Palermo, a strange and heady mixture of beauty and neglect, is an addictive city. It was occupied over the centuries by Carthaginians, Greeks, Romans, Vandals, Goths, Normans, Spaniards and British, all of whom left traces, not only monuments but via the living legacy of food.
In order to investigate this, I find myself dithering in the local gelateria. Sicilians claim to have invented ice cream and there is abundant choice. Eventually I select pistachio and wild strawberry which I eat as the Palermitans do – in a bun known as a brioscia, mastering as I do the knack of turning, licking and biting to consume it before it drips…
I then set off to find cultural nourishment. In Palermo almost any church you slip into will delight you, for however dingy the exterior, there will be marvels to behold inside. The Oratorio del Rosario is one such. Oratories were built by aristocrats adjacent to churches in order to gather, pray and do charitable work. This one contains exquisite figures by Giacomo Serpotta, the greatest of all stuccodores.
Coming to Palermo’s most famous market, Vucciria I see and smell the wealth of food this fertile island produces: zucchini three feet long, the tiniest pears you’ve ever seen, barrels of minute snails, bundles of herbs, glittering arrays of fresh fish, sheep’s heads, aubergines and artichokes of every size.
Not far away I find the Antica Focacceria San Francesco with its period interior – it claims to be the oldest pizzeria in Sicily. Sicilian pizza, sfincione however, is very different from the crispy Neapolitan kind being thicker and oilier.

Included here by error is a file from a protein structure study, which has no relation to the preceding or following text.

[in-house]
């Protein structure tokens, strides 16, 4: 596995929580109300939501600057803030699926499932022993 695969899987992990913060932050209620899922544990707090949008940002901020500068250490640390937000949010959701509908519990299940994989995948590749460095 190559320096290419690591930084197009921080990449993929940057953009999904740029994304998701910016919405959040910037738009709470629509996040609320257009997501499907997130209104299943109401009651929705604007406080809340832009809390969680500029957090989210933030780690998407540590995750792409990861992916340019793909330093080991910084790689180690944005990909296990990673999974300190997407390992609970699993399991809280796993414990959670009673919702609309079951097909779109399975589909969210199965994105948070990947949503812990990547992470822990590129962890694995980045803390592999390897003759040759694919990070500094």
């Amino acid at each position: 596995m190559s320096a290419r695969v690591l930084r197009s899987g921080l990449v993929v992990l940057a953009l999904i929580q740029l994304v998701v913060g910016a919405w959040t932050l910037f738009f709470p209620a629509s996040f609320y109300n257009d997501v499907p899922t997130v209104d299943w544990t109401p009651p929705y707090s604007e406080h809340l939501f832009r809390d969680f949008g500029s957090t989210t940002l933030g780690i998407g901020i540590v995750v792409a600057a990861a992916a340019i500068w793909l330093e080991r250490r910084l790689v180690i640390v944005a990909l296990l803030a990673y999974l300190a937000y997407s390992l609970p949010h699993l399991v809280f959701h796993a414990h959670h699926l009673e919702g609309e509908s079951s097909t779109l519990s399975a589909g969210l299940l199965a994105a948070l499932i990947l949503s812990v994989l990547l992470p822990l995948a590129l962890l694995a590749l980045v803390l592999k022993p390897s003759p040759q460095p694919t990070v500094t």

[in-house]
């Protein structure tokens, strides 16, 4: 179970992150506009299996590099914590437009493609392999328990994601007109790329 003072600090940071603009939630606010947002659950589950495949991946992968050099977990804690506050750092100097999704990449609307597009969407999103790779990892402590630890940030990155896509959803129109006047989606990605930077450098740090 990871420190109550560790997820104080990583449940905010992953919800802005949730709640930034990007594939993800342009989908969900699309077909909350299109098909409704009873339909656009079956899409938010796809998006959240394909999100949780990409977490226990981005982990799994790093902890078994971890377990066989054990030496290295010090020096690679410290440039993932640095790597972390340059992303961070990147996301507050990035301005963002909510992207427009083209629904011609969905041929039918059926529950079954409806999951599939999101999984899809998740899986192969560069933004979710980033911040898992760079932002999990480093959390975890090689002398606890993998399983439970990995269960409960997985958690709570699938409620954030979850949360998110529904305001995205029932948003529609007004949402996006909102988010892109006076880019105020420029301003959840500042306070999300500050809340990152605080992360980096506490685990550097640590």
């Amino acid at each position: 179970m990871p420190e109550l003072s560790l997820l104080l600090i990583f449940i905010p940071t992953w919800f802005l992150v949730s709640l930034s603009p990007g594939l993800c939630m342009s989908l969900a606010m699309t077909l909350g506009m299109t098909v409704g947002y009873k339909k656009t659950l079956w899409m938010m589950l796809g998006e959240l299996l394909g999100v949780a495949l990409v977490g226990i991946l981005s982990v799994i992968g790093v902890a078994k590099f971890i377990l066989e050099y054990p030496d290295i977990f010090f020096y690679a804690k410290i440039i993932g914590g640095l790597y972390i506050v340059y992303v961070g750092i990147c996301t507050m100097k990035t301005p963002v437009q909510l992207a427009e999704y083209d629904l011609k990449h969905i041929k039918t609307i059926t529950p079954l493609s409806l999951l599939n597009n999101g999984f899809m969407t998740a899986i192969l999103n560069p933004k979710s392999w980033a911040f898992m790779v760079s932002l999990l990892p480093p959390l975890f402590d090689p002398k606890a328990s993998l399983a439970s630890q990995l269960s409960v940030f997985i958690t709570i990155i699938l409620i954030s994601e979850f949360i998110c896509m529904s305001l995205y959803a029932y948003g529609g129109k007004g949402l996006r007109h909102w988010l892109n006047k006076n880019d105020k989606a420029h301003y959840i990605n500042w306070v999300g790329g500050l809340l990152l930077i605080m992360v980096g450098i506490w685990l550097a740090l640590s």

More to my taste are the Sicilian dolci and so in the afternoon I stroll to the top of corso Vittorio Emmanuele where some of the most important Arab-Norman buildings in the city are clustered; the Cathedral, the Palazzo dei Normani converted by Roger II from a ninth century Arab castle, the Capella Palatina with its glittering mosaics and the romantic cloisters and gardens of the church San Giovanni degli Eremiti.
In fact though, I am heading for a gem of the gastronomic kind. Hidden in an unprepossessing street just a few minutes from Porta Nouva is the fabulous Pasticceria Cappello. Here, award- winning pastry chef Salvatore Cappello has been creating refined pastries since the 1950s. It is a pleasurable experience to sit outside in the sunshine enjoying an espresso and his famous 7 strati, a mousse cake consisting of seven layer of different types of chocolate.
At the flea market held in Piazza Marina on Sunday mornings, I find real bargains among the antique and vintage clothes covering every inch of the pavements. Another ‘must’ is a performance at Teatro Massimo, famous as the site of the climax of the film Godfather III but which offers an unrivalled opportunity to see Palermitans showing off their finery. A very special destination.